use” and “regulation,” government actors can utilize harmful investigative techniques
with relative impunity. Assuming a given technique is ultimately subjected to regulation,
its preregulation uses are practically exempted from any such regulation due to qualified
immunity (for the actor and municipality) and the exclusionary rule’s good faith
exception (for any resulting evidence). This expectation of impunity invites strategic
government actors to make frequent and arbitrary uses of harmful investigative
techniques during preregulation periods. Regulatory delays tend to run long (often a
decade or more) and are attributable in no small part to the stalling methods of law
enforcement (through assertions of privilege, deceptive funding requests, and strategic
sequencing of criminal investigations). While the societal costs of regulatory delay are
high, rising, and difficult to control, the conventional efforts to shorten regulatory delays
(through expedited legislation and broader rules of Article III standing) have proved

This Article introduces an alternative method to control the costs of regulatory delay:
locating rights to be “protected” and “free from fear” in the “to be secure” text of the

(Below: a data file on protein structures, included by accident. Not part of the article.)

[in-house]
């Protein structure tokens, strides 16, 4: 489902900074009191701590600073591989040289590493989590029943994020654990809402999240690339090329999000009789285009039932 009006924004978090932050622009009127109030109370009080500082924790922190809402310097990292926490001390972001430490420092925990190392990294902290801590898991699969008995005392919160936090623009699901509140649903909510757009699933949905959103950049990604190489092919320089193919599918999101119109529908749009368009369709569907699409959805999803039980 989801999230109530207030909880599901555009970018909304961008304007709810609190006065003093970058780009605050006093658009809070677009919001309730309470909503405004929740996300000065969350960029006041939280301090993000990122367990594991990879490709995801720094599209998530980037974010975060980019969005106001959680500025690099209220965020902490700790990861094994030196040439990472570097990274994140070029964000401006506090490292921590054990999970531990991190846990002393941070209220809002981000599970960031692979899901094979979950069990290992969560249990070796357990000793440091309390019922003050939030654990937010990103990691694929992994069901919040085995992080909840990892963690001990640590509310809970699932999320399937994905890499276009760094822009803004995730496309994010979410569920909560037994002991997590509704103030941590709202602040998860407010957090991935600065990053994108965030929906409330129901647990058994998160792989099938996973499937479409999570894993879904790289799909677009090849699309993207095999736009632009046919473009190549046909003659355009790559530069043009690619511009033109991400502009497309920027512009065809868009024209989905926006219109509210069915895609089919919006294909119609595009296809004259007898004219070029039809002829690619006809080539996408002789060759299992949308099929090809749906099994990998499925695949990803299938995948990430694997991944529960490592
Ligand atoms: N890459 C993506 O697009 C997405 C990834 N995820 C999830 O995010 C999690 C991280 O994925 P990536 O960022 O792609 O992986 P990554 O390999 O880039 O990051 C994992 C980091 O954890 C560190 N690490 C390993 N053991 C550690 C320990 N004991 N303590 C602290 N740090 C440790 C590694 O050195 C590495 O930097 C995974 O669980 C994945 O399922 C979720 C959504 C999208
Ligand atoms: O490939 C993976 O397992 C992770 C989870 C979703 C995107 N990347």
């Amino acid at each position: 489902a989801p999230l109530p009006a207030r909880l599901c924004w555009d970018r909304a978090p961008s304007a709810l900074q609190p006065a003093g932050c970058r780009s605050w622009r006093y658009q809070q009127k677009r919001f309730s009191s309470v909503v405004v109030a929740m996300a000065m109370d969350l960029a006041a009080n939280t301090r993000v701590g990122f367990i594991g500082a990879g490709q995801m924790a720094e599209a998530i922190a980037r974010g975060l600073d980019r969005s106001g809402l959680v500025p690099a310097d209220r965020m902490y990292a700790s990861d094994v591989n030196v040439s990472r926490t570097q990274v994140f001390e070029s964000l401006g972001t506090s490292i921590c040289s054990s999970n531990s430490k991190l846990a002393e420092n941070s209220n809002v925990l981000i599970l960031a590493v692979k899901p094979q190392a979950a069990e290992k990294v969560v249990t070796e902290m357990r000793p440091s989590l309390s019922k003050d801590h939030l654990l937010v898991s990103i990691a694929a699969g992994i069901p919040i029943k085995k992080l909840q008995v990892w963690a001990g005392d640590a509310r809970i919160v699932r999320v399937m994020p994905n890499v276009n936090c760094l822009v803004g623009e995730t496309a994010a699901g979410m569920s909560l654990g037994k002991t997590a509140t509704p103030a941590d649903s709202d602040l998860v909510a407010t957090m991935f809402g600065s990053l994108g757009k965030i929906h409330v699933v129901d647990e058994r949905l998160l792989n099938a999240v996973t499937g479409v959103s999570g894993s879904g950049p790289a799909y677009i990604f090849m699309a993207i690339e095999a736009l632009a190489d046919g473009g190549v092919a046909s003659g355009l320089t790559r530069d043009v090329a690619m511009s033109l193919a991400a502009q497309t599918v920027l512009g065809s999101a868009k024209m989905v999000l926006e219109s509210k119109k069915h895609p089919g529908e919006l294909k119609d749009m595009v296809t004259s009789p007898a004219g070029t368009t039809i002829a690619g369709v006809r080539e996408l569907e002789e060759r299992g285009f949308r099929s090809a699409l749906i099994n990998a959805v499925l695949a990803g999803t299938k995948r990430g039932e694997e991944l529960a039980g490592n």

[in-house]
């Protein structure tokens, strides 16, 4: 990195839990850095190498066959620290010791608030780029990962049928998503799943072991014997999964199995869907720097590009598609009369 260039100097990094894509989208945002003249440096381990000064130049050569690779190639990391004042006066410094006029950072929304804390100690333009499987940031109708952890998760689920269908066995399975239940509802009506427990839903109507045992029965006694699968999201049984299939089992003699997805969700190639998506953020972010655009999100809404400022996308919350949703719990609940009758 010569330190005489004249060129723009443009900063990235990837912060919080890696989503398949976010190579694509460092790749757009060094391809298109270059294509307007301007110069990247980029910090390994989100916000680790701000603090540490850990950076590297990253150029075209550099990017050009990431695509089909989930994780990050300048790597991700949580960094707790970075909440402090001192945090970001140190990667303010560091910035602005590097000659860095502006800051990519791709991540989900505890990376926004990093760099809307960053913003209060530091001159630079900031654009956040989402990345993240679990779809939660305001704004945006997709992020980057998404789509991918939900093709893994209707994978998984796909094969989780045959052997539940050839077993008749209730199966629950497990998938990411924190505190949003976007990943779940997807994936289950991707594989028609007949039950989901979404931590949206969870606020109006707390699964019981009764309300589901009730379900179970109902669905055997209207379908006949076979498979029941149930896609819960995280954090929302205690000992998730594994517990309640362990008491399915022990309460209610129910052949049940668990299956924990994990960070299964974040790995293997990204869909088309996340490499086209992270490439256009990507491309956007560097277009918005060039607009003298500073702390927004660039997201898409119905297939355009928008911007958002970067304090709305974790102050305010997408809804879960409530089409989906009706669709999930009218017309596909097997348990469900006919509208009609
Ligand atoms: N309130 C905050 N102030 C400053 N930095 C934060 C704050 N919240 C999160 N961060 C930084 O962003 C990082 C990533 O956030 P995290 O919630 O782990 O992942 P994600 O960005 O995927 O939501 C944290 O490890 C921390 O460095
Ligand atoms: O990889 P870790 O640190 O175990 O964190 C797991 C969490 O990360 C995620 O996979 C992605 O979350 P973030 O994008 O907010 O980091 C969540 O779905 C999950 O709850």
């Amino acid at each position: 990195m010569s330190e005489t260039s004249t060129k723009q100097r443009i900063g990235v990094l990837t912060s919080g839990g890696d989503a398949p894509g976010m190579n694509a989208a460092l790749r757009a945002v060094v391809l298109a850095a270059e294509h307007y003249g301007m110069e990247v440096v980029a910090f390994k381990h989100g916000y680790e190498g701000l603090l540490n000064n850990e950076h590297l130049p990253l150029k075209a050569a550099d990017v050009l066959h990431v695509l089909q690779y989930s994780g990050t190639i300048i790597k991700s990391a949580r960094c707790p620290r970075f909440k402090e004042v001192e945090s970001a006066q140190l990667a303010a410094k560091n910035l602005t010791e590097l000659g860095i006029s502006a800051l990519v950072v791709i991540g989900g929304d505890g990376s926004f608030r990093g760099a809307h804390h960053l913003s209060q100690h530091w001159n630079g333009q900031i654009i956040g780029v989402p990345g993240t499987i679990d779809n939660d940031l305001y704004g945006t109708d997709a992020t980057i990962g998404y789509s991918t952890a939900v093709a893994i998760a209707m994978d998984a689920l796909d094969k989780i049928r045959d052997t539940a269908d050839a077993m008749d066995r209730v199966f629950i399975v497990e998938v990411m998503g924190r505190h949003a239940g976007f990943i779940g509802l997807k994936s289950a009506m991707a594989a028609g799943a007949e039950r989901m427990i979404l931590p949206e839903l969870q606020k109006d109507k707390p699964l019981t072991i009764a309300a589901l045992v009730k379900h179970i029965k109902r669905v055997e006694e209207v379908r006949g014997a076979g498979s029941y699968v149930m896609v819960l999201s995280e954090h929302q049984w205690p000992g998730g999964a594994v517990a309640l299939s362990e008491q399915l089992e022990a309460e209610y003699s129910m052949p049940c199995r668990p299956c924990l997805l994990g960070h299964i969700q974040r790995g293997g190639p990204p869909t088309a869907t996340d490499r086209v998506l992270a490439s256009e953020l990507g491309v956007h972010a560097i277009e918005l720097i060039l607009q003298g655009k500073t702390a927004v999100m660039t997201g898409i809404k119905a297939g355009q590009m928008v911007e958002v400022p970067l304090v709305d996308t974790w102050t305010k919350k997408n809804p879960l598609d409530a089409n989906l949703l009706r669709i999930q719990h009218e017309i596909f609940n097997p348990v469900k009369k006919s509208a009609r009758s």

Fourth Amendment. Courts and most commentators interpret the Fourth Amendment to
safeguard a mere right to be “spared” unreasonable searches and seizures. A study of the
“to be secure” text, however, suggests that the Amendment can be read more broadly: to
guarantee a right to be “protected” against unreasonable searches and seizures, and
possibly a right to be “free from fear” against such government action. Support for these
broad readings of “to be secure” is found in the original meaning of “secure,” the
Amendment’s structure, and founding-era discourse regarding searches and seizures. The
rights to be “protected” and “free from fear” can be adequately safeguarded by a
judicially-created rule against government “adoption” of an investigative method that
constitutes an unregulated and unreasonable search or seizure. The upshot of this Fourth
Amendment rule against “adoption” is earlier standing to challenge the constitutionality
of concealed investigative techniques. Earlier access to courts invites earlier judicial
regulation, which, in turn, helps curb the rising costs of regulatory delay.

Full Article

Independent Yet Captured: Compensation Committee Independence After Dodd-Frank

Bernice Grant

Volume 65, Issue 3, 761-810

In response to the financial crisis of 2008 to 2009, the Dodd-Frank Wall Street Reform
and Consumer Protection Act of 2010 includes several far-reaching executive
compensation reforms. Because most scholars have focused on the so-called “say-onpay”
provision, they have not sufficiently analyzed another Dodd-Frank reform that
requires public companies to have compensation committees composed entirely of